EI’s affiliate in Argentina, the Confederación de Trabajadores de la Educación de la República Argentina (CTERA), supported the theme of the XXII March for Pride in Sexual Diversity: “Free lay and egalitarian sexuality education”; the march proceeded from the Plaza de Mayo to the Plaza del Congreso in Buenos Aires on 9 November.
Teachers took part in the march for pride and joy “to celebrate the growing recognition of rights that we are experiencing and to demand the effective implementation of comprehensive sexuality education”, said Stella Maldonado, General Secretary of CTERA and a member of EI’s Executive Board. “As teachers, we call for education free from discrimination in our schools,” she said, demanding “an extension of the rights in the Law on Equal Marriage and Gender Identity”.
Martin Canevaro, President of ‘100% Deversidad y Derechos’ (100% Diversity and Rights) welcomed the participation of CTERA, “recognised by the March for Pride not only for its commitment to and defence of good quality, inclusive public education but also for its commitment to state education that is free from discrimination”.
The March for Pride has been celebrated in Argentina every November since 1992.
Education in diversity to increase equality
In the last few years, rights have been gained through laws that have set an example for plurality. The law on Comprehensive Sex Education (2006) created the National Programme and the approval of the Curricular Guidelines on Comprehensive Sexuality Education (Educación Sexual Integral ESI); the Law on Equal Marriage (2010) legalised unions between people of the same sex. And the Law on Gender Identity (2012) allows the transsexual collective to change their gender, name and photograph on official documents. The Law on Assisted Fertilisation was passed in 2013.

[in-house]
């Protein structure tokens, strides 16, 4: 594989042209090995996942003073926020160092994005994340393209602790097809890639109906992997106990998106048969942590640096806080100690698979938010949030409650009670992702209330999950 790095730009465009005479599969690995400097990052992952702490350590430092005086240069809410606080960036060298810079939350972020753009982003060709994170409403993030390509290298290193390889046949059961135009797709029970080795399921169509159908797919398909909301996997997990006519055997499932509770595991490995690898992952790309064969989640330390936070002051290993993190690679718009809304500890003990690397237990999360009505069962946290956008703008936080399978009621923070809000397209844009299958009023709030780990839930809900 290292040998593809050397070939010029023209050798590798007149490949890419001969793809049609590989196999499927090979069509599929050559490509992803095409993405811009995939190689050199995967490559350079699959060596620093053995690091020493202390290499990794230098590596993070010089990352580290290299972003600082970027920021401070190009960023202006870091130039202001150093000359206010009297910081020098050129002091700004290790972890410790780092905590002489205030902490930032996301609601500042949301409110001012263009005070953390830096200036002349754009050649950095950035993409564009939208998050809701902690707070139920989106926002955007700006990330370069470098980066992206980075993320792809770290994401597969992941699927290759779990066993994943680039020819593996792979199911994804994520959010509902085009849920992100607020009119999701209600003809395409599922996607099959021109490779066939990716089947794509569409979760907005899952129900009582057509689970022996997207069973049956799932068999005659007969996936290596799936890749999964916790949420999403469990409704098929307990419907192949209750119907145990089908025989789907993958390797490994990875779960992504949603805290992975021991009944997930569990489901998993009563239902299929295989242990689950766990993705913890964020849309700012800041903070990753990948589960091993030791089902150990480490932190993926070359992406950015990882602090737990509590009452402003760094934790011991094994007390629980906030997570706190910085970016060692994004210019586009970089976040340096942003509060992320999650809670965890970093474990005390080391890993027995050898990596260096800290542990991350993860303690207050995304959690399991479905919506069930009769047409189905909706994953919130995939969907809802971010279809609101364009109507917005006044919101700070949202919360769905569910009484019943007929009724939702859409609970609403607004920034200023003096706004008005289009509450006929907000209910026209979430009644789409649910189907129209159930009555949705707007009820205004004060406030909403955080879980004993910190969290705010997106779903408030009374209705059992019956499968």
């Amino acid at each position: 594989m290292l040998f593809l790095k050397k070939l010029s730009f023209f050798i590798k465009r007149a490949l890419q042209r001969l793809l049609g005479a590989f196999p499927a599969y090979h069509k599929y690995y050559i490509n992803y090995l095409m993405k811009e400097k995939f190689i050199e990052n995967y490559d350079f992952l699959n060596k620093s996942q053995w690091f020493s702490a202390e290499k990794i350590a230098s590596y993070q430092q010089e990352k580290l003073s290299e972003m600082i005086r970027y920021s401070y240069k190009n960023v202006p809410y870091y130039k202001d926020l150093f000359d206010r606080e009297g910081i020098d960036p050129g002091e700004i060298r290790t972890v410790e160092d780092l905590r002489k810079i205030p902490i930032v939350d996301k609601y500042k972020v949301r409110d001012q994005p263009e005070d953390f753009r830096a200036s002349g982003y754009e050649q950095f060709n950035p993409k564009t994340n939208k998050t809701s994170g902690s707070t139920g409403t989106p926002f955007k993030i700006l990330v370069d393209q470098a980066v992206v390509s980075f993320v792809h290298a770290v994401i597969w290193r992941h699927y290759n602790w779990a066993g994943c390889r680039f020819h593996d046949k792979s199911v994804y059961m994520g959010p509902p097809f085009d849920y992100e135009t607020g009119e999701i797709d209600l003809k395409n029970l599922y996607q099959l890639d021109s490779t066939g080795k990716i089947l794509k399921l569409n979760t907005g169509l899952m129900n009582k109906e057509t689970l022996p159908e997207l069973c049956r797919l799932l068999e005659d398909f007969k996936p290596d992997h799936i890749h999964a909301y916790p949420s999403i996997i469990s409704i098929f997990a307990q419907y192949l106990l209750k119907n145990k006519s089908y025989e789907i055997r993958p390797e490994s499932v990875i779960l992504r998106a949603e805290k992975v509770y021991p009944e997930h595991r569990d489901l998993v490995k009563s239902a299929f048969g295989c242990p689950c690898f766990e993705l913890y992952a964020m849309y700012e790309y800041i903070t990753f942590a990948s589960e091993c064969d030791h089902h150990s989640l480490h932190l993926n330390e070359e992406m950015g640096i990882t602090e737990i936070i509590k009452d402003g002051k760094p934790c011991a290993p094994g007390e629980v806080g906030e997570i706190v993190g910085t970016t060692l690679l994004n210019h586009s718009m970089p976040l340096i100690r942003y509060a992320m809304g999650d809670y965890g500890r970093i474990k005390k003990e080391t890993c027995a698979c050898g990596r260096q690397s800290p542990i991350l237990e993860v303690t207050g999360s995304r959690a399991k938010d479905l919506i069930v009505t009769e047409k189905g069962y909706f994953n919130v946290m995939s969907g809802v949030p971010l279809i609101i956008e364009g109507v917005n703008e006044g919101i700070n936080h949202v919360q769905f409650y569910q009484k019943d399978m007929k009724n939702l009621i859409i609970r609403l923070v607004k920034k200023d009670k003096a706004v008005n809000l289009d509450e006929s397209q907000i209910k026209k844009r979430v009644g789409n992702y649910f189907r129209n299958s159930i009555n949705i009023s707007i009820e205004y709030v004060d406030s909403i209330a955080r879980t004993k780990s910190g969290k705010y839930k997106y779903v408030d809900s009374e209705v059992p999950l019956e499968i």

This year, the message of the March for Pride in Sexual Diversity was focused on demanding the effective implementation of the Law on Comprehensive Sexuality Education. Although a good law, it has encountered problems in its implementation in both public and private education, throughout all the provinces and in Buenos Aires. The manuals of the Higher Catholic Education Council (CONSUDEC), the body which governs private religious colleges, do not recognise the existence of equal marriage in Argentina.
Other slogans at the march called for an end to hate crimes and changes to the Anti-discrimination Law, the implementation of the Law on Gender Identity in Health; derogations from the Misconduct Code, an end to human trafficking and gender violence; free and legal Abortions; an end to xenophobia and racism; no sexism; no discrimination on radio or television, and the effective application of the Media Law.
The march was attended by delegations from Bolivia, Chile, Peru, Uruguay, Colombia, and other Latin American countries.
EI: The struggle continues
EI is working to strengthen the capacity of trade unions to develop institutional policies on the defence of public education, sexual diversity and human rights. The Latin America Regional Office has opened the debate on how to approach sexual diversity and human rights within the Latin American education movement.